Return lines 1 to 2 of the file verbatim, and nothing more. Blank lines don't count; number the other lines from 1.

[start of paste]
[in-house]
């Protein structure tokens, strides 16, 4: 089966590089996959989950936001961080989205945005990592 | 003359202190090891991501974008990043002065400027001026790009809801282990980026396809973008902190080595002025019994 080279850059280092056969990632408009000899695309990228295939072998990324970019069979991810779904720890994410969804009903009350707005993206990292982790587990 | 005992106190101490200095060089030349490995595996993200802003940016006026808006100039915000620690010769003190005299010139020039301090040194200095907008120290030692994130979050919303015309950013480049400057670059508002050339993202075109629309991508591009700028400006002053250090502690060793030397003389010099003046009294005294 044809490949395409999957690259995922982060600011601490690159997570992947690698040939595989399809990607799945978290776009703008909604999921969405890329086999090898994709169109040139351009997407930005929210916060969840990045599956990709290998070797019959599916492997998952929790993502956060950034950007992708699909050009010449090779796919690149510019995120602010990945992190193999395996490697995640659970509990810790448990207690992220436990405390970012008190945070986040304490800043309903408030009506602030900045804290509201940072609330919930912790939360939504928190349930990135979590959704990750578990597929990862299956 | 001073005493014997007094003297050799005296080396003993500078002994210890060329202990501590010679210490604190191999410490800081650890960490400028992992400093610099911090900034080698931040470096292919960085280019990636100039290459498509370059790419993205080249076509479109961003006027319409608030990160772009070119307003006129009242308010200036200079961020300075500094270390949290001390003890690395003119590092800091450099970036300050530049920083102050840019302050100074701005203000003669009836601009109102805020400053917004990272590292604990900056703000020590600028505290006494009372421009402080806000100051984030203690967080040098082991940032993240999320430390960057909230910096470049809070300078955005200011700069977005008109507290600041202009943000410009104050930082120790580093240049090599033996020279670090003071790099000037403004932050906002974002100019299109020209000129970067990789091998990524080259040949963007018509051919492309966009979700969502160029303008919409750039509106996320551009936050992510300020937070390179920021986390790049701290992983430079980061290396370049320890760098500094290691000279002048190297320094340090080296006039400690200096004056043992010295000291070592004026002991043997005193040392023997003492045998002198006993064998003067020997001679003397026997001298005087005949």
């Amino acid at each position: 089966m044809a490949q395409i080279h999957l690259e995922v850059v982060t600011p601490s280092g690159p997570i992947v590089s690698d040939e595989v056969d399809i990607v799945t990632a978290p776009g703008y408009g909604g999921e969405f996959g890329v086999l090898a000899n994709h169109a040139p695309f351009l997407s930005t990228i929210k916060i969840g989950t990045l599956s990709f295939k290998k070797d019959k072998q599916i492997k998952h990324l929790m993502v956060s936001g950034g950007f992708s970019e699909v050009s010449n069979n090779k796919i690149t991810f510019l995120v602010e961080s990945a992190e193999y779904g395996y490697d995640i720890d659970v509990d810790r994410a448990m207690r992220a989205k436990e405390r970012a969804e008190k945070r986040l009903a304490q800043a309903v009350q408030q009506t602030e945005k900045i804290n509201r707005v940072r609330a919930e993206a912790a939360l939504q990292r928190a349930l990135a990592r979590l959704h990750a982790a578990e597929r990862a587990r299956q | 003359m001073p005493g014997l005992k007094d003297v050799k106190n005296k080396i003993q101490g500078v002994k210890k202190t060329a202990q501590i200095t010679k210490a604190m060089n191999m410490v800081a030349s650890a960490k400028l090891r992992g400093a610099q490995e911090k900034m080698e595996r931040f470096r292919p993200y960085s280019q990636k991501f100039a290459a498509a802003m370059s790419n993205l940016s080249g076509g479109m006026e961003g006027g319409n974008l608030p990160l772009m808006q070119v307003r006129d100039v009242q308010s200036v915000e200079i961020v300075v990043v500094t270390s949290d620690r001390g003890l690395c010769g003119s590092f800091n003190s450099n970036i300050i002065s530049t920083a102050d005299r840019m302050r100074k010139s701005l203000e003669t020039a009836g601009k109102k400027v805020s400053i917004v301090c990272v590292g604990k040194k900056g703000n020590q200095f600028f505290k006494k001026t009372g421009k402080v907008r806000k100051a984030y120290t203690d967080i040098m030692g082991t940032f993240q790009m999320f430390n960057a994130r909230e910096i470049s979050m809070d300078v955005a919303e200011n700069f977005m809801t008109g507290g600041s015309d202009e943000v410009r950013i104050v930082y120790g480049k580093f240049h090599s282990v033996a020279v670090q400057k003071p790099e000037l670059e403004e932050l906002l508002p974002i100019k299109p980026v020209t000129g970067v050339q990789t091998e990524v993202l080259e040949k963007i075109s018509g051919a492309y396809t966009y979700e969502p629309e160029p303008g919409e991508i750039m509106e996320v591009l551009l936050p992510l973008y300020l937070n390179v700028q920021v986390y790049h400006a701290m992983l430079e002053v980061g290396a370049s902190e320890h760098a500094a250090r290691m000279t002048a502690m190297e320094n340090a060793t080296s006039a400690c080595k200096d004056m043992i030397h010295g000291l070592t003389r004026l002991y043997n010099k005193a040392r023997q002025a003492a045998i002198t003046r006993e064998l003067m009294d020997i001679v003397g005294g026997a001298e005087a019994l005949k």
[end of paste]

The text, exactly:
[in-house]
């Protein structure tokens, strides 16, 4: 089966590089996959989950936001961080989205945005990592 | 003359202190090891991501974008990043002065400027001026790009809801282990980026396809973008902190080595002025019994 080279850059280092056969990632408009000899695309990228295939072998990324970019069979991810779904720890994410969804009903009350707005993206990292982790587990 | 005992106190101490200095060089030349490995595996993200802003940016006026808006100039915000620690010769003190005299010139020039301090040194200095907008120290030692994130979050919303015309950013480049400057670059508002050339993202075109629309991508591009700028400006002053250090502690060793030397003389010099003046009294005294 044809490949395409999957690259995922982060600011601490690159997570992947690698040939595989399809990607799945978290776009703008909604999921969405890329086999090898994709169109040139351009997407930005929210916060969840990045599956990709290998070797019959599916492997998952929790993502956060950034950007992708699909050009010449090779796919690149510019995120602010990945992190193999395996490697995640659970509990810790448990207690992220436990405390970012008190945070986040304490800043309903408030009506602030900045804290509201940072609330919930912790939360939504928190349930990135979590959704990750578990597929990862299956 | 001073005493014997007094003297050799005296080396003993500078002994210890060329202990501590010679210490604190191999410490800081650890960490400028992992400093610099911090900034080698931040470096292919960085280019990636100039290459498509370059790419993205080249076509479109961003006027319409608030990160772009070119307003006129009242308010200036200079961020300075500094270390949290001390003890690395003119590092800091450099970036300050530049920083102050840019302050100074701005203000003669009836601009109102805020400053917004990272590292604990900056703000020590600028505290006494009372421009402080806000100051984030203690967080040098082991940032993240999320430390960057909230910096470049809070300078955005200011700069977005008109507290600041202009943000410009104050930082120790580093240049090599033996020279670090003071790099000037403004932050906002974002100019299109020209000129970067990789091998990524080259040949963007018509051919492309966009979700969502160029303008919409750039509106996320551009936050992510300020937070390179920021986390790049701290992983430079980061290396370049320890760098500094290691000279002048190297320094340090080296006039400690200096004056043992010295000291070592004026002991043997005193040392023997003492045998002198006993064998003067020997001679003397026997001298005087005949």